Learning Forward – Part 6: Professional Learning Communities

Photo credit: http://www.learningforward.org/

Photo credit: http://www.learningforward.org/

Continuing my series on the Professional Learning standards, today’s blog post focuses on Professional Learning Communities. A Professional Learning Community (PLC) consists of educators committed to working collaboratively in an ongoing process of collective inquiry and action research to achieve better results for the students they serve.  PLCs are intended to improve student learning by providing continuous job-embedded learning opportunities for educators. A PLC utilizes data to identify gaps between learning goals and actual student achievement. Then, through action research, a PLC develops action items to make corrective changes. 

What makes a PLC difficult to define is that it is not a new prescription, program, model, or innovation to be implemented. A PLC is the conduit for working together and results in continuous school improvement.  PLCs are not committees or a place for team meetings. They are more than teachers collaborating together, learning, and sharing materials or stories.  PLCs involve action research, ongoing evaluation of student learning, and implementing improvements.

Each PLC should have shared values and a vision. An effective PLC strongly adheres to student learning. A critical step in establishing a PLC is to create a shared mission and vision as well as shared values and goals. This will assist in the decision-making process.  A PLC should focus on student achievement and how to improve it. This requires continuous evaluation and feedback for improvements. Collecting this information is more of a requirement than a characteristic. The collaborative culture and shared leadership of a PLC allows educators to achieve more than they would by working in isolation.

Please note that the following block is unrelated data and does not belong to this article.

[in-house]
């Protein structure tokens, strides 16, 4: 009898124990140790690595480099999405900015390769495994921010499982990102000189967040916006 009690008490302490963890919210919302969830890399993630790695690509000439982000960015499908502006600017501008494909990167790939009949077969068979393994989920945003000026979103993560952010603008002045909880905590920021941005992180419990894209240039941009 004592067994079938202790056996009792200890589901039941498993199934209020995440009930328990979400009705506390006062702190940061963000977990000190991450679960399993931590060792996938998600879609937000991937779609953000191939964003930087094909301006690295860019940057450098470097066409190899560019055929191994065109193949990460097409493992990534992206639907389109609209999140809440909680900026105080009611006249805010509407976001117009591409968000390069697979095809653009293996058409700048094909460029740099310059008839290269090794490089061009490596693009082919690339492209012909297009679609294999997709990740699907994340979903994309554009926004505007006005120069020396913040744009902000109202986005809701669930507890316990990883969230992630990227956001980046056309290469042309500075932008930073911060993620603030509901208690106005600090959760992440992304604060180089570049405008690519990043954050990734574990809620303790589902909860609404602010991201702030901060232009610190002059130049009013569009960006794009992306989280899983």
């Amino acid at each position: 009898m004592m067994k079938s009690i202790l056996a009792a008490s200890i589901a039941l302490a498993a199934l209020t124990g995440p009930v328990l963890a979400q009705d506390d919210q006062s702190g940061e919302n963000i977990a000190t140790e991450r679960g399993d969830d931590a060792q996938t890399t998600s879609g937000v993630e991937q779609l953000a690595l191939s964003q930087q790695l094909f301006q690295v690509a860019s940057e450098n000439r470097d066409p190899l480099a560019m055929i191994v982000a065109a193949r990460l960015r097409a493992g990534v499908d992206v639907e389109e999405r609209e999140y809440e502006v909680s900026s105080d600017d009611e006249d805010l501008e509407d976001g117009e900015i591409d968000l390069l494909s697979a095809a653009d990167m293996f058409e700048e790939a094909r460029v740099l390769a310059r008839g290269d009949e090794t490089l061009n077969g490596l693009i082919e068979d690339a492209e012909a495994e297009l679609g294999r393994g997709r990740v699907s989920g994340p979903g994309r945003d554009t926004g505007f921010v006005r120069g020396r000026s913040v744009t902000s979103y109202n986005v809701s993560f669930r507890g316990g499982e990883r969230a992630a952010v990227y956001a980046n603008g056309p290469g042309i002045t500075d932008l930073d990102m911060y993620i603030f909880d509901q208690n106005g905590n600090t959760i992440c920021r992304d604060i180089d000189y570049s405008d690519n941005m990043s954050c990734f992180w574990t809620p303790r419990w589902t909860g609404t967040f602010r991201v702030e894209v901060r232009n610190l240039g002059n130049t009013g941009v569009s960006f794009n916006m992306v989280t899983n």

In order to build shared values and vision, effective goals must be set for the PLC. This involves determining what is to be accomplished, the steps that will be taken to achieve the goal, identifying individual and group responsibilities for each step, developing a timeline for each phase of the activity, and establishing criteria to be used in evaluating progress toward the goal.

How are you utilizing Professional Learning Communities (PLCs)?
What challenges have you faced in the implementation of PLCs?
What impact have PLCs had on student achievement?


Mary MitchellMary Mitchell, Senior Manager of Professional Development, oversees professional learning for the FLVS staff. A National Board Certified Teacher, she has received numerous recognitions including Teacher of the Year for FLVS, the United States Distance Learning Association, and Discovery Middle School in Orange County, FL. She has written articles on topics ranging from computer image processing to teacher training for the online classroom.



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